Driven: 2010 Nissan Maxima

March 17, 2010
Sometimes preconceived notions get you in trouble. That might the case—at least to some shoppers—with the 2010 Nissan Maxima; but with a little more time chances are you're going to love this sedan for what it is.

And that might not be a four-door sports car, exactly.

Nissan sets the bar high in calling the Maxima that in nearly all advertising and marketing. It comes adorned with '4DSC' window decals. Even the window sticker proclaims, "The 4-Door Sports Car."

To some, that notion implies a lot of packaging sacrifices in the name of performance, and probably rear-wheel drive—in a car like the 2010 Mazda RX-8, for instance. But at least dressed up the way we tested one—a 2010 Nissan Maxima SV Premium Package model—it's very solidly a luxury car in all but marque, with a sporting edge that doesn't infringe on passenger comfort.

Ready to rumble on the outside, plush inside

The interior appointments—with premium leather, matte-metallic brightwork, and "Eucalyptus Wood-Tone" trim—are absolutely beautiful, and feel like they'd be at home in one of Nissan's Infiniti luxury-brand products. And from the outside the Maxima appears curvy and flamboyant, with just-right proportions and a low-but-upright grille, flanked by headlights that streak back to two points, with fenders that flare upward slightly, in a look that a friend described as "ready to rumble." To top it off, the Maxima comes with flared wheelwells and low-profile tires mounted on eye-catching alloys.

But those low-profile, V-rated performance tires somehow don't spell disaster for ride quality, as they often do. The Maxima has an excellent ride that nearly everyone but the geriatric set will like; it's excellent—quiet, on the firm side but very well-damped.

The suspension doesn't disappoint either, whether you're maneuvering around city streets or taking on tight canyon roads or fast sweepers. The body motion is buttoned down and the steering feels even somewhat communicative. At anything but a provocative yank of the steering wheel, or going into a corner too fast—where the front end plows—the Maxima actually feels well balanced. Brakes also feel sport-sedan firm and easy to modulate.

Now for the side that does disappoint slightly: power delivery. Stomp down on the gas, especially out of a corner, and you'd better be holding on the steering wheel tightly—and be prepared for a little bit of wrestling if you're on a split surface. In case you didn't remember, the Maxima is front-wheel drive, and while that might be appreciated in some vehicles, in a relatively high-power sedan such as the Maxima, it's just an inferior option compared to rear- or all-wheel drive.

Minds its manners better than most front-drivers

That said, the Maxima does it about the best as it can be done. There's only the slightest bit of load change up front when you're very abrupt and goose the gas mid-corner, but luckily there's none of the light-in-front feel when you accelerate into the upper reaches of Interstate driving.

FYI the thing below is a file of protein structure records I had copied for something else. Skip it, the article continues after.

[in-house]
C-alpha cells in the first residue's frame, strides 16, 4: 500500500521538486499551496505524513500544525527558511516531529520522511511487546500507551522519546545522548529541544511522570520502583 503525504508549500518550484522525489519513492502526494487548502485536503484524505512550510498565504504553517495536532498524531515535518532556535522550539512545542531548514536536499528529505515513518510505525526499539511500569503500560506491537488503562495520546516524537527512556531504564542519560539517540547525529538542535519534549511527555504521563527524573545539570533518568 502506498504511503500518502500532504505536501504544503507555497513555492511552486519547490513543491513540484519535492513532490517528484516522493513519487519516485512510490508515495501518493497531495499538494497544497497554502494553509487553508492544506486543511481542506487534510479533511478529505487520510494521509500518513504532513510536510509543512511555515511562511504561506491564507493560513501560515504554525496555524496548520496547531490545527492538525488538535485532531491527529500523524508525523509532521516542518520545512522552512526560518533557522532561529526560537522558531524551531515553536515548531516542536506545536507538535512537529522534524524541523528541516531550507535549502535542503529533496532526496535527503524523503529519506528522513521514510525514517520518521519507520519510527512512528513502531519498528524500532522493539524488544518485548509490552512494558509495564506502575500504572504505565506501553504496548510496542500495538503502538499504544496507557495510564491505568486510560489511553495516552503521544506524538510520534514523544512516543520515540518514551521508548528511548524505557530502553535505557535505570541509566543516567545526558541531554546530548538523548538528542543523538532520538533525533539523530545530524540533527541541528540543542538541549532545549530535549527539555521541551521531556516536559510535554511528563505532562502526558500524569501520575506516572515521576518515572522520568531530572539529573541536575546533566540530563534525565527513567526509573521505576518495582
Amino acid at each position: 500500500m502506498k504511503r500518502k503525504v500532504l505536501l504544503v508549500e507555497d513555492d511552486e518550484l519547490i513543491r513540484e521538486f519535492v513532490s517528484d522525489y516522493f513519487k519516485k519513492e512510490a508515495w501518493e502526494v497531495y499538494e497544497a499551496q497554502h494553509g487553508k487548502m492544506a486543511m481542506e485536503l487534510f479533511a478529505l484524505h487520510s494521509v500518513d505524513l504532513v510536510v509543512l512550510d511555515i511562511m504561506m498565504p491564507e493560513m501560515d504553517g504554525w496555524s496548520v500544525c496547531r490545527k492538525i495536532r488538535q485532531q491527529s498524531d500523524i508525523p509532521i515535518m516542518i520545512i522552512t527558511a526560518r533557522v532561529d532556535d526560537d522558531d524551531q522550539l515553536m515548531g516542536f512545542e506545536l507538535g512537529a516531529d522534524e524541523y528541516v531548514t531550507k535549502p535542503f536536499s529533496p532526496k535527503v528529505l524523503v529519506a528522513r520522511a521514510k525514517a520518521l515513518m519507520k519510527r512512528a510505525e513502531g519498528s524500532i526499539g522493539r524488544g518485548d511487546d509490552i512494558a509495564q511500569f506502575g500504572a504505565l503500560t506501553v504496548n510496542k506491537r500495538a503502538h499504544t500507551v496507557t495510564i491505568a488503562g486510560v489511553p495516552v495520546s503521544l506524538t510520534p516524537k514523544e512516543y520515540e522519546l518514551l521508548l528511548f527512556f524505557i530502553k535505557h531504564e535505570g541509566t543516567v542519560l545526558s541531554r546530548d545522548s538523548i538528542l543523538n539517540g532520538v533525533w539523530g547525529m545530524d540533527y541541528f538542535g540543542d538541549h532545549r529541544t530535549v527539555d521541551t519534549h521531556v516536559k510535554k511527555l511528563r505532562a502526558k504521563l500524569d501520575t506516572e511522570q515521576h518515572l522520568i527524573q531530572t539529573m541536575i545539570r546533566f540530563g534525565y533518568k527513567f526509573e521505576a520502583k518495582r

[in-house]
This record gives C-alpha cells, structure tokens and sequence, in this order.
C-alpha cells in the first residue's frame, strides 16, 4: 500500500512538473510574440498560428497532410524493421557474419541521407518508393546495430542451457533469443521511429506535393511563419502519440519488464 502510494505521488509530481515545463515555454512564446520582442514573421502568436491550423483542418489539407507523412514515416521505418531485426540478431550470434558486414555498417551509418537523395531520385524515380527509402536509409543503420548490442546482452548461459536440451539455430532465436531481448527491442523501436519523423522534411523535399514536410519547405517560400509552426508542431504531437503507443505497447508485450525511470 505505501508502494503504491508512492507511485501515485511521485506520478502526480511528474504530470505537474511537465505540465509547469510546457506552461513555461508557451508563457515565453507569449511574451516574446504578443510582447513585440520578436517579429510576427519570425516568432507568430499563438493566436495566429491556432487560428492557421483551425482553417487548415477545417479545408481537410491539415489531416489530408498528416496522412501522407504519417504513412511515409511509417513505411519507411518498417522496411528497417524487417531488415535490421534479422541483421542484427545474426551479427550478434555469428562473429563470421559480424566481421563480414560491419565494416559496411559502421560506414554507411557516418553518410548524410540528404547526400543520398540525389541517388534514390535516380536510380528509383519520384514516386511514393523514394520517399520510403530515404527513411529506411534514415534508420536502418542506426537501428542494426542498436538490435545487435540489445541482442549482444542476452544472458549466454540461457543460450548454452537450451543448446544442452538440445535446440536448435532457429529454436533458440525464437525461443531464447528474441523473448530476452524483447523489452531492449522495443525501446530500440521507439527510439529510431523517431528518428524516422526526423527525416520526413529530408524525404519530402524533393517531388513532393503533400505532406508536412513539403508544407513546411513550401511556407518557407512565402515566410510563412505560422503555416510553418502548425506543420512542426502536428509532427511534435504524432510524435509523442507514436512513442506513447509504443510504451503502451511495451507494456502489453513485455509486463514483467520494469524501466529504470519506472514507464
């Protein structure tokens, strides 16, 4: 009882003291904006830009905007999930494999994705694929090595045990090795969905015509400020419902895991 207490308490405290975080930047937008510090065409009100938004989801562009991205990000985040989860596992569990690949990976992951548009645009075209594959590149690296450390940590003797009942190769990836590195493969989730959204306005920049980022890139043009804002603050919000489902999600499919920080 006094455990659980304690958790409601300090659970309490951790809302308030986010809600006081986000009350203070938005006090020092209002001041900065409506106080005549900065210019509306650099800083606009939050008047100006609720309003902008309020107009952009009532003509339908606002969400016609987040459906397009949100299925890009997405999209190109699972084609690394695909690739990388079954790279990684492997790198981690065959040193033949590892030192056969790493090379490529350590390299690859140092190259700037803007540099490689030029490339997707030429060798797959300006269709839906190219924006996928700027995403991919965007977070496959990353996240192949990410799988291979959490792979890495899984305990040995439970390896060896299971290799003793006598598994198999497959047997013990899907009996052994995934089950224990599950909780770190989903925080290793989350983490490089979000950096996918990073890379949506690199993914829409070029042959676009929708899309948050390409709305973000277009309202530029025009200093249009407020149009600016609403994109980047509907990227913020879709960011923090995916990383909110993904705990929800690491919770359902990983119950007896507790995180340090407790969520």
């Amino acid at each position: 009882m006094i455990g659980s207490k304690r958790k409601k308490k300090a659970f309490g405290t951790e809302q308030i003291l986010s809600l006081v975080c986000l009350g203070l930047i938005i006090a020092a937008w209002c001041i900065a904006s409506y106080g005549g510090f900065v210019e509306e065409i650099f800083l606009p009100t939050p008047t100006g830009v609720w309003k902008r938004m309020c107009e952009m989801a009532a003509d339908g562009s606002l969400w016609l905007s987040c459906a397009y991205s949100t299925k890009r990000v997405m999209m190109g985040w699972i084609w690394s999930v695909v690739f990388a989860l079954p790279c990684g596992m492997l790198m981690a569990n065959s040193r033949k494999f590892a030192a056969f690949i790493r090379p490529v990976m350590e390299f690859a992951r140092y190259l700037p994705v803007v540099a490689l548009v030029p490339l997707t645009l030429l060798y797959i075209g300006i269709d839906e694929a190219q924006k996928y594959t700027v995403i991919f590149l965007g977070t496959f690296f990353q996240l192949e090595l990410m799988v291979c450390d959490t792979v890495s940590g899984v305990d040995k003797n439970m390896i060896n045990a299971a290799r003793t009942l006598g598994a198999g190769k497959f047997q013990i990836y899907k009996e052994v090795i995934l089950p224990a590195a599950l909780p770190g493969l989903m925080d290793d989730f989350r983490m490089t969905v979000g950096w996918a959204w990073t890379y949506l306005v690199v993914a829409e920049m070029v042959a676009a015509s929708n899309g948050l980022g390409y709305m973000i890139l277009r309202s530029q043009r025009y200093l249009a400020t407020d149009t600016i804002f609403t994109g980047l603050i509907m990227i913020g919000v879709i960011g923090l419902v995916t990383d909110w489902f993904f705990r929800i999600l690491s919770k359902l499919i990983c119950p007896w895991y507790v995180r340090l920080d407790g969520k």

The flip side of our disappointment in the latest Maxima is that there's no manual transmission available—just a CVT. It offers a choice of six ratios through excellent, sturdy paddle-shifters—mounted on the steering column, not on the steering wheel—but even when you're clicking through the ratios it feels just a little slushbox-like when you press the pedal to the floor. The 290-horsepower, 3.5-liter V-6 pulls smoothly, and the CVT is a near-ideal companion for everything but very enthusiastic driving, but the latest version of Nissan's fabled V-6 doesn't sound as good, and doesn't seem as creamy-smooth, as its predecessors when full-throttling it.

The 2010 Maxima is good on gas for such a powerful sedan. Over about 140 miles, most of it city driving, we averaged a solid 20 mpg in the Maxima, easily meeting its EPA ratings of 19 mpg city, 26 highway.

Another big advantage: interior space. Quite possibly due to its front-wheel-drive layout, the Maxima is both roomier and more refined inside than most other rear-wheel-drive sport sedans that maintain more of a performance edge. The backseat is nicely contoured and great for adults, provided they're not too tall—though we weren't sure about the odd clouded climate-control display and stiff-feeling controls, which didn't seem to match anything else in the vehicle.

Rapid, but not so edgy

For real sport-sedan enthusiast types, there's really no reason not to pick the Infiniti G37 Sedan, which is roughly the same price (though admittedly louder and more cramped). Without hesitation, for luxury shoppers who are a little hotfooted, we'd recommend the Maxima over a top-of-the-line Honda Accord EX-L, and probably the Lexus ES350, even though you give up the Lexus dealership experience that's part of the price. The Maxima is also tough competition, with a sportier edge, than the Ford Taurus Limited, Buick LaCrosse CXS, and Volkswagen CC.

The Maxima SV Premium Package model that we tested stickered at $37,310. That's pricey compared to some of these rivals, but it's absolutely loaded to the gills with equipment that's optional even on many luxury-brand models—xenon headlamps, a power rear sunshade, a dual-panel moonroof, heated seats and steering wheel, a nav system with rearview monitor, and iPod/USB inputs, for example.

Back off a bit—just a little bit, really—and you'll see the Maxima for what it does well; it's a comfortable and refined, yet very responsive luxury sedan, with none of the overly cushy, boatlike feel. Think of it primarily as that, and you'll be continually delighted with its performance side.

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